The hanging of Alikomiak and Tatamigana – Part 1
While travelling in the eastern reaches of Inuinnait territory, Danish explorer Knud Rasmussen heard a story about the enforcement of Canadian justice on two Inuit who had committed murders.
In 1921, word reached Const. W.A. Doak at the newly established Tree River RCMP detachment that five Inuit had been murdered on Kent Peninsula.
Doak set out to investigate. He discovered that a number of the reported killings had occurred because of domestic disputes.
One man, Tatamigana, had killed two other men, then together with his nephew, Alikomiak, a young man about 16 or 18 years of age, killed a third man, Pugnana.
Doak arrested both men and took them back to Tree River.
The officer took a personal interest in young Alikomiak and made him a kind of servant. Alikomiak cleaned the house, looked after Doak’s clothing and did other menial work.
On April 1, Doak rose from bed and called for his young servant to bring him his sealskin boots. Alikomiak threw them to him, but Doak threw them back at him, telling him the soles were not supple enough and needed to be chewed. This was woman’s work, as Alikomiak well knew.
He also spilled the slop bucket, and was chastised and thrown out of the house. Alikomiak brooded throughout the day. That night, he went to a storehouse and came out with a rifle and four bullets. He entered the house and, with no warning, shot Doak in the upper leg. He then sat down and calmly watched as the officer bled to death.
A trader, Otto Binder, who lived nearby, was in the habit of making a morning call on Doak. The next morning when Binder was halfway to the police post, Alikomiak broke out a window pane and fired one shot through the trader’s heart. Binder died instantly.
Alikomiak then went to Binder’s house and told the trader’s Inuit common-law wife what he had done, and announced he was going to the camp nearby to kill all the other white men.
One of the Inuit secretly sent his son ahead to warn the whites, and another officer, Sgt. Woolams, arrested Alikomiak, who had just finished boasting that killing a white man was as easy as killing a ptarmigan.
That summer, Alikomiak and Tatamigana were both taken to Herschel Island aboard a Hudson’s Bay Company ship to be tried for murder.
However, the policymakers in Ottawa had made a strategic decision.
Sinnisiak and Uluksuk, two Inuit who had earlier been tried for the killing of two priests, had been treated leniently, to no avail; the leniency shown to them had not deterred further murders. This time, there would be no leniency: Tatamigana and Alikomiak would be found guilty and hanged.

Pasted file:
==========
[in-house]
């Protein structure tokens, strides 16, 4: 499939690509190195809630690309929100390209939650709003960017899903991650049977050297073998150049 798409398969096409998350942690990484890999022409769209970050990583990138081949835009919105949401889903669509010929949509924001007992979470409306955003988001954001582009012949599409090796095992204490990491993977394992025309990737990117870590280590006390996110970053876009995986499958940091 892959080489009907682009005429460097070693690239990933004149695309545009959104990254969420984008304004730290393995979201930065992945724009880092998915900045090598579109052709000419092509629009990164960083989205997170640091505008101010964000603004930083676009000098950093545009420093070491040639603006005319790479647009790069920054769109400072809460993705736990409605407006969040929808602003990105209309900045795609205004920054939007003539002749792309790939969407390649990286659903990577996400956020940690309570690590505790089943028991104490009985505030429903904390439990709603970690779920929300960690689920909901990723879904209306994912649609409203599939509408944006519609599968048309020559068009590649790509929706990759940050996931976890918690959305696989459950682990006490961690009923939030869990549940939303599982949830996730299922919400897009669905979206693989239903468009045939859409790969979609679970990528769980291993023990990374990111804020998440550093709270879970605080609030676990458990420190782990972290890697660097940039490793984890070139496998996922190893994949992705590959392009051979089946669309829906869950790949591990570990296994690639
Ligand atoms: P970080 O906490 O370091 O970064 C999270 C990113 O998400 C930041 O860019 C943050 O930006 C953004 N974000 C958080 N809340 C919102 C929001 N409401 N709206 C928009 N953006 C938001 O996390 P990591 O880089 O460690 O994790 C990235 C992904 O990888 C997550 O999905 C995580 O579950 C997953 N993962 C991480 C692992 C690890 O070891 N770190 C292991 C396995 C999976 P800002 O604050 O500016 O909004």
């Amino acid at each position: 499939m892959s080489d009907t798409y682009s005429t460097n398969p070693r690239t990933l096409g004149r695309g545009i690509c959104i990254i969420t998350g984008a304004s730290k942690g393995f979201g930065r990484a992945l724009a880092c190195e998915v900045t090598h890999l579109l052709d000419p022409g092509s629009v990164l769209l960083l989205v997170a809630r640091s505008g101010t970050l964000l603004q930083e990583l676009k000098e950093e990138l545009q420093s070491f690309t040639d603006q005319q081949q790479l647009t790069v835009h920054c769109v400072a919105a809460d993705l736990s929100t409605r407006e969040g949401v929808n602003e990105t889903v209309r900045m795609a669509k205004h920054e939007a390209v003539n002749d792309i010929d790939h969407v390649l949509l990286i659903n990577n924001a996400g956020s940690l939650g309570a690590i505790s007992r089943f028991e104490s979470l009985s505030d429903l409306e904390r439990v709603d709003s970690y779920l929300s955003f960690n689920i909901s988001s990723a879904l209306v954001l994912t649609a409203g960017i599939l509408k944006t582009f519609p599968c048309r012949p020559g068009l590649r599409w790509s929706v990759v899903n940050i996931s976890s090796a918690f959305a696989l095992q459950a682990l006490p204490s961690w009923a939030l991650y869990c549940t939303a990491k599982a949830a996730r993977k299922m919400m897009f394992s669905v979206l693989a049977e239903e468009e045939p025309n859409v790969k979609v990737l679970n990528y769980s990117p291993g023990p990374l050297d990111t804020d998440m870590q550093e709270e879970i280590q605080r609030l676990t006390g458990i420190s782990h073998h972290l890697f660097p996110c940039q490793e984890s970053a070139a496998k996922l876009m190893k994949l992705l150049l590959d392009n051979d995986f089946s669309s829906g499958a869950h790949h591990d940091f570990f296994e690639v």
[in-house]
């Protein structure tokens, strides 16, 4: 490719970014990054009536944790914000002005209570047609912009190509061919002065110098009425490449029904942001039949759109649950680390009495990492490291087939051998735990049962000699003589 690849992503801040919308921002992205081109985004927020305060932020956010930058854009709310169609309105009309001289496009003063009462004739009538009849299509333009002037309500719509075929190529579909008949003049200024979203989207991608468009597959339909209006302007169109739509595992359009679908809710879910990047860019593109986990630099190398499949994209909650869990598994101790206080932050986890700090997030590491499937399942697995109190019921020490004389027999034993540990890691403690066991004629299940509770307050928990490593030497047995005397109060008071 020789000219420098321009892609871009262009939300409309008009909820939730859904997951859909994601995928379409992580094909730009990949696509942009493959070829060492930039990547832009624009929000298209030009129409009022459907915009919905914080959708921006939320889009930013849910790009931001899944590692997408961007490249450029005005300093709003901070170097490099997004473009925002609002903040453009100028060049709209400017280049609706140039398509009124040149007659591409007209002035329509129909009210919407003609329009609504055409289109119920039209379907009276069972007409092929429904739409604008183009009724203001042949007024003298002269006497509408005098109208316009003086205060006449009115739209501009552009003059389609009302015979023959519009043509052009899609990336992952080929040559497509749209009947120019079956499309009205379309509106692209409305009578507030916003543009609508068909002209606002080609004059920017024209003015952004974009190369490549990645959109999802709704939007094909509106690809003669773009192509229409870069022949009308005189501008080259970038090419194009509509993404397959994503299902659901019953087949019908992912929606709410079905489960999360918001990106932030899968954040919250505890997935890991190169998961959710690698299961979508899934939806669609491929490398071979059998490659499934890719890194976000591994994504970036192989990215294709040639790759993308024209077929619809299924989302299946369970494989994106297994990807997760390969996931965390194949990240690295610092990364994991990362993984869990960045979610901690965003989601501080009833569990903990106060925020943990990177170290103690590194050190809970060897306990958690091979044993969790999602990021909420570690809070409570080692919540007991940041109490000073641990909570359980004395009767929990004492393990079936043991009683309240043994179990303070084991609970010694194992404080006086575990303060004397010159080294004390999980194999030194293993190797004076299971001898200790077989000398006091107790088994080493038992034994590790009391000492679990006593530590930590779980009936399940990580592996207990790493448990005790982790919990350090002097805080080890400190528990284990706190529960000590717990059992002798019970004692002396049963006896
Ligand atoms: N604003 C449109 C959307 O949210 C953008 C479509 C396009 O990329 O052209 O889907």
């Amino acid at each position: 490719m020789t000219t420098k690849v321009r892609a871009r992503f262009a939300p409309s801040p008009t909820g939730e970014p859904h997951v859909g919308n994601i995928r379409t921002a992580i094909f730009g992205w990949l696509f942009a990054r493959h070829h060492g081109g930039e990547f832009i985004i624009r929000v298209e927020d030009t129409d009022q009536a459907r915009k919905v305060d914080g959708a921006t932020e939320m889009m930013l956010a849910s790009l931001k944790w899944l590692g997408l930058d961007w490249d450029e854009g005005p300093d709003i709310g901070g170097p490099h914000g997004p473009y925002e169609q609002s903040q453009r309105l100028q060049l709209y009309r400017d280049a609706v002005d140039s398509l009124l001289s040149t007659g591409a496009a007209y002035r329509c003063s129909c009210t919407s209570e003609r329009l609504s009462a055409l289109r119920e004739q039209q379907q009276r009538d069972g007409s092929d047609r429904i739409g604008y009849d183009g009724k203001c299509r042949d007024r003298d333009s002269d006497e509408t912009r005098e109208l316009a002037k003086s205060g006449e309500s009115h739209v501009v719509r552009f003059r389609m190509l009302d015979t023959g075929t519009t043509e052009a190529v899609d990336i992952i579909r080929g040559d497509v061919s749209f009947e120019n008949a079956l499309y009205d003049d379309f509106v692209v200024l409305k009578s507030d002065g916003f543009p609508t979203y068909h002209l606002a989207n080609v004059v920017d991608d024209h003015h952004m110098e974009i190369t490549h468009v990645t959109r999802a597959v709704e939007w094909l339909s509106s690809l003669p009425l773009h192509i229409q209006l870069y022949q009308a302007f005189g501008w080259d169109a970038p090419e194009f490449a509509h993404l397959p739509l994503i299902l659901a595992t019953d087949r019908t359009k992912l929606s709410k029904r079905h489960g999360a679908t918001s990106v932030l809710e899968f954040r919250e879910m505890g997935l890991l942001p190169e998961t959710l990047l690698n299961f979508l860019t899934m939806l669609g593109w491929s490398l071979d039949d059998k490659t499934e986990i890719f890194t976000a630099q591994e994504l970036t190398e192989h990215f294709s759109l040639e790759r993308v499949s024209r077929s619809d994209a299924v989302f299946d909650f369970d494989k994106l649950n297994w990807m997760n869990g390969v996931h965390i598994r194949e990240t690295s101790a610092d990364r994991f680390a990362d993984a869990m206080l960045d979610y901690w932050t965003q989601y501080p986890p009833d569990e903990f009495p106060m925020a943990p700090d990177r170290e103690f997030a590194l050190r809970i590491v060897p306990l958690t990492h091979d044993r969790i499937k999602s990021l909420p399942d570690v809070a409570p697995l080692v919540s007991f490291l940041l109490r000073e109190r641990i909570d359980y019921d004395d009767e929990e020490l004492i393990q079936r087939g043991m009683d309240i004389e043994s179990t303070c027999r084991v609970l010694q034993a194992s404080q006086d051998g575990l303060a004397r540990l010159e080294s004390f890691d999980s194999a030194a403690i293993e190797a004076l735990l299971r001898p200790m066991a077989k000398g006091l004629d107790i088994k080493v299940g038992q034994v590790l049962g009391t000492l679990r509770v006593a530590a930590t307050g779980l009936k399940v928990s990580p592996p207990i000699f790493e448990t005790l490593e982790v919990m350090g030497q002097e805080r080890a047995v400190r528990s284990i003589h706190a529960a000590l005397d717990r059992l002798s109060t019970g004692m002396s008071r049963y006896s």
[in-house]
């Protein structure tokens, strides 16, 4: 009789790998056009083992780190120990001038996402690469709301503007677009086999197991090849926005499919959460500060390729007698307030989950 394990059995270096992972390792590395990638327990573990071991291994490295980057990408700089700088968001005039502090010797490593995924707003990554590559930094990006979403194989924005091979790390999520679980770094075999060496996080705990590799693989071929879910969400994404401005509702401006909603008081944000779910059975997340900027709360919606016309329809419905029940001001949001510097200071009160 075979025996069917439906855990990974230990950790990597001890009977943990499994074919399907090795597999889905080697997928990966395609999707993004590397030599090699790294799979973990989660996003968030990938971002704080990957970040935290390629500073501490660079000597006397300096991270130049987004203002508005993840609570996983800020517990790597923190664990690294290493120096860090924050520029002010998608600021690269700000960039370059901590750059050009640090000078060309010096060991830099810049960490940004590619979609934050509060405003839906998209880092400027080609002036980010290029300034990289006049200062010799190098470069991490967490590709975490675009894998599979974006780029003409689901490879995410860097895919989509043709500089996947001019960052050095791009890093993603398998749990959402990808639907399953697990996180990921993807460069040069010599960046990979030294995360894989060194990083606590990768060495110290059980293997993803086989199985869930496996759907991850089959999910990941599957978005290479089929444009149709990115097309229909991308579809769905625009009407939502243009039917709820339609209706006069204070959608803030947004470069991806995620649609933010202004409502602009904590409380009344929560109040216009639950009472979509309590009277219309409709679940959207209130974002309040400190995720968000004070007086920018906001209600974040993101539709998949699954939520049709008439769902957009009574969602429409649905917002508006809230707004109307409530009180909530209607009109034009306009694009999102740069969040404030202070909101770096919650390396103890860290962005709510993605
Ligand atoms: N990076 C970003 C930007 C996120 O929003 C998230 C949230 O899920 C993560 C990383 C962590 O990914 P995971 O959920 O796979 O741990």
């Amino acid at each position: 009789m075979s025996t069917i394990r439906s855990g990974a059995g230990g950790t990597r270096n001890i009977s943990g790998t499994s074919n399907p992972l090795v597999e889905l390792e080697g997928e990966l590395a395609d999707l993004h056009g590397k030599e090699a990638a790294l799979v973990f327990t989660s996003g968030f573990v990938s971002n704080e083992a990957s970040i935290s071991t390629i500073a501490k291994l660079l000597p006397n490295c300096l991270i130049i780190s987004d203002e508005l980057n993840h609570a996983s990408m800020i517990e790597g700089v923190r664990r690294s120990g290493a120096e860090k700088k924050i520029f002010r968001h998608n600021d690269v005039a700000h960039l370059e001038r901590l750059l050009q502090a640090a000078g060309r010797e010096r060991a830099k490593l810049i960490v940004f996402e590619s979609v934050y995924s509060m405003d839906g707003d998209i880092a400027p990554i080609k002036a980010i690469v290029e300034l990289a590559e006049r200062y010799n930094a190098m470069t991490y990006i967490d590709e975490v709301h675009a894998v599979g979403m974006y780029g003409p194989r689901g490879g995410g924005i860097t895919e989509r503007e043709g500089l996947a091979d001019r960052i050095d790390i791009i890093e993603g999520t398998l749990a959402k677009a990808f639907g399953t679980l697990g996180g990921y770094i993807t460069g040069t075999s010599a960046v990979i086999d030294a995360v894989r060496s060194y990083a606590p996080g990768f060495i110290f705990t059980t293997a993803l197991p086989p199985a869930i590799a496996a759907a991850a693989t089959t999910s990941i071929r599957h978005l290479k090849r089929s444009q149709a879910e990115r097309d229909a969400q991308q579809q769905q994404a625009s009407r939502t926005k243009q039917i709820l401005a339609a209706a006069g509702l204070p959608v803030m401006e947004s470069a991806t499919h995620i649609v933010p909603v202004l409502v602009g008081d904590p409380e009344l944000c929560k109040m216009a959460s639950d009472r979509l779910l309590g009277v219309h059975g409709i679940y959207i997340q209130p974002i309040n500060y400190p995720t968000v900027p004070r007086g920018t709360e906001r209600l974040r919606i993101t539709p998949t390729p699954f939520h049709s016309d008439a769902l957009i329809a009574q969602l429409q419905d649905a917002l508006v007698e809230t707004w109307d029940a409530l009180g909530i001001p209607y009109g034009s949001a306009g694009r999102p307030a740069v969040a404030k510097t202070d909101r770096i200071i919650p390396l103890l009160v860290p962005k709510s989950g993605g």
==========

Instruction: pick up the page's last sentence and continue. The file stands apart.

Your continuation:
The RCMP wrote to the Department of the Interior in 1922, recommending a trial be held in the Arctic where Inuit could see firsthand the workings of white man’s justice.
T.L. Cory, solicitor for the Northwest Territories Branch, concurred when he wrote, “The advantage in having the accused murderers tried in their own country among their own people, will be to bring home to the natives the result of their comrades’ actions … as kindness has failed in the past I strongly recommend that the law should take its course and those Eskimos found guilty of murder should be hanged in a place where natives will see and recognize the outcome of taking another life.”
Amazingly, only a few months later Cory was appointed to defend the very men he had thought should be hanged.
Judge Lucien Dubuc, of Edmonton, a stipendiary magistrate of the Northwest Territories, was assigned to carry out the trial at Herschel Island. The jurors were all white.
Tatamigana was convicted of the murder of Ikpukwak, but the six-man jury recommended mercy.
Both Tatamigana and Alikomiak were next convicted of killing Pugnana and sentenced to death. Finally, Alikomiak was tried for the murder of Const. Doak. The trial was held July 18, 1923, and took only one day. The verdict was, guilty.
But the trial, regardless of the guilt of Alikomiak, was a sham. The lumber to build the gallows had accompanied the judge’s party when it left Edmonton. A hangman travelled incognito with the court party.
Most damning, though, is the existence of a telegram from the deputy minister of justice to Judge Dubuc before the judge’s departure from Edmonton for Herschel Island.
It reads, “Eskimo trials you should consult police authorities as to the date and place of execution, understand they favour Herschel Island.”
So, the authorities had decided before the trial that a verdict of guilty would be the result, and that the inevitable sentence of death would result in a hanging.
Judge Dubuc waited some weeks before actually passing sentence. By the time he did, the gallows had already been constructed in the Herschel Island bone house, an old building for drying whale bone, left over from whaling days.
After the sentence was handed down, Alikomiak, grinning and uncomprehending, left the prisoner’s dock and handed the judge a cigarette as he passed the bench.
In my next column, I will write about a storm of protest against the upcoming executions, and Knud Rasmussen’s opinion of the whole affair.
Taissumani is an occasional column that recalls events of historical interest. Kenn Harper is a historian and writer who lived in the Arctic for more than 50 years. He is the author of “Minik: The New York Eskimo” and “Thou Shalt Do No Murder,” among other books. Feedback? Send your comments and questions to firstname.lastname@example.org.